It has been known since the 1850's (or even much earlier) that 5 queens could be placed on an 8*8 chessboard so that every square on the board lies in the same row, column, or diagonal as at least one of the queens. It was also "known" that this could not be done with 4 queens. But I have not been able to obtain or track down any rigorous mathematical proof of this that could be (or could have been) carried out in a reasonable time by a human being with pencil and paper. There are altogether 635376 ways of placing 4 queens on an 8*8 chessboard. Does anyone know of a combinatorial algorithm, exploiting the symmetries of the chessboard, which would reduce the number of cases to be considered to the hundreds (or, at most, the low thousands.)? This is, of course, a trivial problem for modern computers, which have many times since verified that 5 queens are needed.

The problem of finding the minimum number of queens needed to cover an nbyn board is the queens domination problem. According to http://ajc.maths.uq.edu.au/pdf/15/ocrajcv15p145.pdf , "Although there is currently no mathematical proof that these values [the known minimum numbers of queens] are correct, they have been verified by computer." According to http://www.combinatorics.org/Volume_8/PDF/v8i1r29.pdf , "...current knowledge that [among other things, the queens domination number for an 8by8 board is greater than 4], comes from exhaustive search." 


The number of fundamental arrangements one needs to check to prove there is no solution with 4 queens is about $\frac{1}{8}{64 \choose 4}\sim 10^5$ as Mark Meckes noted in his comment. This number can be greatly reduced if we choose to inspect the space of solutions with $5$ queens. Clearly, every hypothetical $4$ queens' solution generates a family of $5$ queens' solutions (just place the $5$th queen at any of the $60$ remaining free squares). Now, there are only $638$ fundamental arrangements with $5$ queens. All $4860$ solutions can be obtained from the fundamental arrangements by rotation and reflection. This was reportedly first calculated `by hand' by A.M. Yaglom and I.M. Yaglom (check out "Across the Board: The Mathematics of Chessboard Problems" by John J. Watkins). It seems to be a pretty feasible task to check that one cannot remove a queen in any of those arrangements and still get a dominating arrangement.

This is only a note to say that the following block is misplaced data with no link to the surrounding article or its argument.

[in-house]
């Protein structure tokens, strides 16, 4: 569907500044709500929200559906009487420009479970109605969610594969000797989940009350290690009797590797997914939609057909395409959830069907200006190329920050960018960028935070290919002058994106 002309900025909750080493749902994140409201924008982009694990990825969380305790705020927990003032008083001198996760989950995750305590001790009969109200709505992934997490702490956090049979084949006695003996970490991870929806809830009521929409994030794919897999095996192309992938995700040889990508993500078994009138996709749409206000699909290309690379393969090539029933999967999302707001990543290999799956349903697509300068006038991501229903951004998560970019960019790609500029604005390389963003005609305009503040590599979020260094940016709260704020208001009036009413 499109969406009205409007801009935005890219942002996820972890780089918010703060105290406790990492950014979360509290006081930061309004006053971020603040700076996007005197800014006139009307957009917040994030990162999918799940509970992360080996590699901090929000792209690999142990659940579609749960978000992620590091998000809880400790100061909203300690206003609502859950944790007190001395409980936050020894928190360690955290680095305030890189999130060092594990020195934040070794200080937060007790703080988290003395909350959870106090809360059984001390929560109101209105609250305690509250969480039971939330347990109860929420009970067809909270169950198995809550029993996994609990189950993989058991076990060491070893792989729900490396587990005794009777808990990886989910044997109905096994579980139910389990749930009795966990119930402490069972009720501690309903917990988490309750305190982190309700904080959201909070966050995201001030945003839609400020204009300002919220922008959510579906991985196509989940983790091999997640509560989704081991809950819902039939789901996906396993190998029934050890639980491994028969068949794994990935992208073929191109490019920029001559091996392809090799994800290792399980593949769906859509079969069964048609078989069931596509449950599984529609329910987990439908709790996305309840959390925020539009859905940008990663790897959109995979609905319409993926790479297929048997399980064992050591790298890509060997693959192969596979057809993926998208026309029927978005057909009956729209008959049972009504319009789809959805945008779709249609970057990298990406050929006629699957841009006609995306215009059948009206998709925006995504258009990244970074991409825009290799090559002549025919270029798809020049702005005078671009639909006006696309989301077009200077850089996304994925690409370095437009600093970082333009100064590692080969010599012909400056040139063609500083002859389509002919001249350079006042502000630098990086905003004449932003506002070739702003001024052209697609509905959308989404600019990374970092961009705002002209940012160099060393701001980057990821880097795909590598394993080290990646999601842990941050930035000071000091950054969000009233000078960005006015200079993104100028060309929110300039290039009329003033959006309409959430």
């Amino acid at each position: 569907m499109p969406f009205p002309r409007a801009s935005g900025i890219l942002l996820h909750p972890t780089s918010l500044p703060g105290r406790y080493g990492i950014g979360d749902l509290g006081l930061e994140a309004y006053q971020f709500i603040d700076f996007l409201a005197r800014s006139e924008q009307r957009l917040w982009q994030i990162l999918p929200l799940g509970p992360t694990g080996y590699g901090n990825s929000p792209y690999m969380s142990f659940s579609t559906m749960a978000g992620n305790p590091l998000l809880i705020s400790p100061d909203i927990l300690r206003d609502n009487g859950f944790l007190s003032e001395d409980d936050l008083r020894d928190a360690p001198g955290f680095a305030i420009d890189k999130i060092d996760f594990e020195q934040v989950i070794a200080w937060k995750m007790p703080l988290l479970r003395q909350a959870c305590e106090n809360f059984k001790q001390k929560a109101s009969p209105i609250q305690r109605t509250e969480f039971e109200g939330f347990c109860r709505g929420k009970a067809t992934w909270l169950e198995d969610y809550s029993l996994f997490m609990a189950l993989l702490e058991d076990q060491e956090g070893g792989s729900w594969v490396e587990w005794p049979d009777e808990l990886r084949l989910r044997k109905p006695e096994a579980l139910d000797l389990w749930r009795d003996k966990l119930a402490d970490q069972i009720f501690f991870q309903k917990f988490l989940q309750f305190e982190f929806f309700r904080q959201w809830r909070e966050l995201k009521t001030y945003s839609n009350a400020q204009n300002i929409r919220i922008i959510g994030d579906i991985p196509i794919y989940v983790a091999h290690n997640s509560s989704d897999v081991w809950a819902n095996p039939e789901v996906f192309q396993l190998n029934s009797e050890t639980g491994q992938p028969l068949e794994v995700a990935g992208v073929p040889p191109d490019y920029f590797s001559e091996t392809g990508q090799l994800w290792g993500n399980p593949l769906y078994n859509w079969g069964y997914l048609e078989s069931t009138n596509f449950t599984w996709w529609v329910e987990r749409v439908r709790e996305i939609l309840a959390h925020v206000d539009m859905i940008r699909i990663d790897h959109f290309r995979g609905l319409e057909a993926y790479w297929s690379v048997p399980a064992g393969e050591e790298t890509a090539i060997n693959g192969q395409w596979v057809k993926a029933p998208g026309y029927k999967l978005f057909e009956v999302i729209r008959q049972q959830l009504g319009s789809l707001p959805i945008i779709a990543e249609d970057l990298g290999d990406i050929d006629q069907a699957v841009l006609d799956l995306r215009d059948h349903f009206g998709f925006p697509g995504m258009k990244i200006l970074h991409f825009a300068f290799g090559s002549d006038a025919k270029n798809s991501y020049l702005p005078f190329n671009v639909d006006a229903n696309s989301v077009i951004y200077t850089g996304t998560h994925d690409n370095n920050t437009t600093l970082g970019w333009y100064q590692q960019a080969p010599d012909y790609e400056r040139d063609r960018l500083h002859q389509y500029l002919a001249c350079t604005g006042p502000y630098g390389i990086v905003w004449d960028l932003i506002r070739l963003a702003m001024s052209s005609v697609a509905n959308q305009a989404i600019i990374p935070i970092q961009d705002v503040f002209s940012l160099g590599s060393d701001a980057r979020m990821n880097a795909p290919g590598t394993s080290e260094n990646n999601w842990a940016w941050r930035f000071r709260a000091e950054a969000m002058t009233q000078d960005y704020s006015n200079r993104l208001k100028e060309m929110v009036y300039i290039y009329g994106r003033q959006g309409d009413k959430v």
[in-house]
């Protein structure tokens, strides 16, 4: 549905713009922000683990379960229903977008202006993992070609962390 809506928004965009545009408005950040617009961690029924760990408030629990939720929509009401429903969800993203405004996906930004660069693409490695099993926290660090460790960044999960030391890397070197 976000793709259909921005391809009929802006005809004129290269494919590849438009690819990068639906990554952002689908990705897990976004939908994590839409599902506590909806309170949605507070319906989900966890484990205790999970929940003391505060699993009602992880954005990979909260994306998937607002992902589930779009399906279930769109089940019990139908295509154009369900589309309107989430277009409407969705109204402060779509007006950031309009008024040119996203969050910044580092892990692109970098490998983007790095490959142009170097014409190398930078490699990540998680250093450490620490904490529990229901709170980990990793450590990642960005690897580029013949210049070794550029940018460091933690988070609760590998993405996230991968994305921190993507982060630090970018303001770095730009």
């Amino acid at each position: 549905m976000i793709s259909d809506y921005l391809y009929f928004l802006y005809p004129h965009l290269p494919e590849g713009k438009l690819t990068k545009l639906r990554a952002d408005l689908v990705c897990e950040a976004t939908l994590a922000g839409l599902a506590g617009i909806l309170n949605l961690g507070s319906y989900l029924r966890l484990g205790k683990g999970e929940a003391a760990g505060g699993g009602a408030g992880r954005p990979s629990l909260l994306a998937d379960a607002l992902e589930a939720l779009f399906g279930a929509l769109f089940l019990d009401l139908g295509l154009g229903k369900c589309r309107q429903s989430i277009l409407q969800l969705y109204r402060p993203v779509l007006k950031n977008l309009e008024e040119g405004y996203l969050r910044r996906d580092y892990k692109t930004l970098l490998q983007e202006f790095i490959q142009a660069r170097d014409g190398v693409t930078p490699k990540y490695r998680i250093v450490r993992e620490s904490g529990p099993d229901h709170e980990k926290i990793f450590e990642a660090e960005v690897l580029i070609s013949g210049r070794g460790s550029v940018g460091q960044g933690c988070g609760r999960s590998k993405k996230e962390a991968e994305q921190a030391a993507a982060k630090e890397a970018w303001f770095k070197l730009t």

I also wonder whether the formation came before or after 1990, because that is when Spencer came up with the lower bound for n=11. I know firsthand that formations can be searched for by hand for say, up to n=20 with reasonable results (note that is much different than actual proof that the formation is minimal, for if we find the formation we've only found an upper bound). So it's quite possible that someone found the formation first, and then Spencer might have been the first to observe it. Of course it's also possible that Spencer's bound came first. I found Dr Chatham's comment interesting enough to vote it up, although seeing as how I'm stuck at one reputation, I can't.